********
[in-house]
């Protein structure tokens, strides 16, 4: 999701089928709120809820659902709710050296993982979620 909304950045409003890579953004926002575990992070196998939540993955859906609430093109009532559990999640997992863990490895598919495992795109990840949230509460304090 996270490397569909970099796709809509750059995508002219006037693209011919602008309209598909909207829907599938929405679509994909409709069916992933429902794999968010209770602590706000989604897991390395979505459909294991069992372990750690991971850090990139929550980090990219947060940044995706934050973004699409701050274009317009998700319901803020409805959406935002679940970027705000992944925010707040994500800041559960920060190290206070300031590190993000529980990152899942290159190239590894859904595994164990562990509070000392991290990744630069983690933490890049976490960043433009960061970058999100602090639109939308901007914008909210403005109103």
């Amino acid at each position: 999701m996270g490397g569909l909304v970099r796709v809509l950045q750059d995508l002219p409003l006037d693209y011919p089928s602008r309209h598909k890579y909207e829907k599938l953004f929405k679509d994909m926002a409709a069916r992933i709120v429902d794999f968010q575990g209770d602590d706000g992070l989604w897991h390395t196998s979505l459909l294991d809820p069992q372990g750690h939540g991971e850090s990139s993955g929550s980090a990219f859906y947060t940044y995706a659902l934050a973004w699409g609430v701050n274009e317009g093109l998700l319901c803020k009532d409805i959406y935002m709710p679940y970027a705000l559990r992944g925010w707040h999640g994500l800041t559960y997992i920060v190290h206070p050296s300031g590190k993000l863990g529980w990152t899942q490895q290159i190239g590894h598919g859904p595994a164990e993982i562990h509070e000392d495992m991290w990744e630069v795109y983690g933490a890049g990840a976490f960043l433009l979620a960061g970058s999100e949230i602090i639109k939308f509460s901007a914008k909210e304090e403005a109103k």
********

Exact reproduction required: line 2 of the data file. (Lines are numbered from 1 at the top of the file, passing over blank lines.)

């Protein structure tokens, strides 16, 4: 999701089928709120809820659902709710050296993982979620 909304950045409003890579953004926002575990992070196998939540993955859906609430093109009532559990999640997992863990490895598919495992795109990840949230509460304090 996270490397569909970099796709809509750059995508002219006037693209011919602008309209598909909207829907599938929405679509994909409709069916992933429902794999968010209770602590706000989604897991390395979505459909294991069992372990750690991971850090990139929550980090990219947060940044995706934050973004699409701050274009317009998700319901803020409805959406935002679940970027705000992944925010707040994500800041559960920060190290206070300031590190993000529980990152899942290159190239590894859904595994164990562990509070000392991290990744630069983690933490890049976490960043433009960061970058999100602090639109939308901007914008909210403005109103």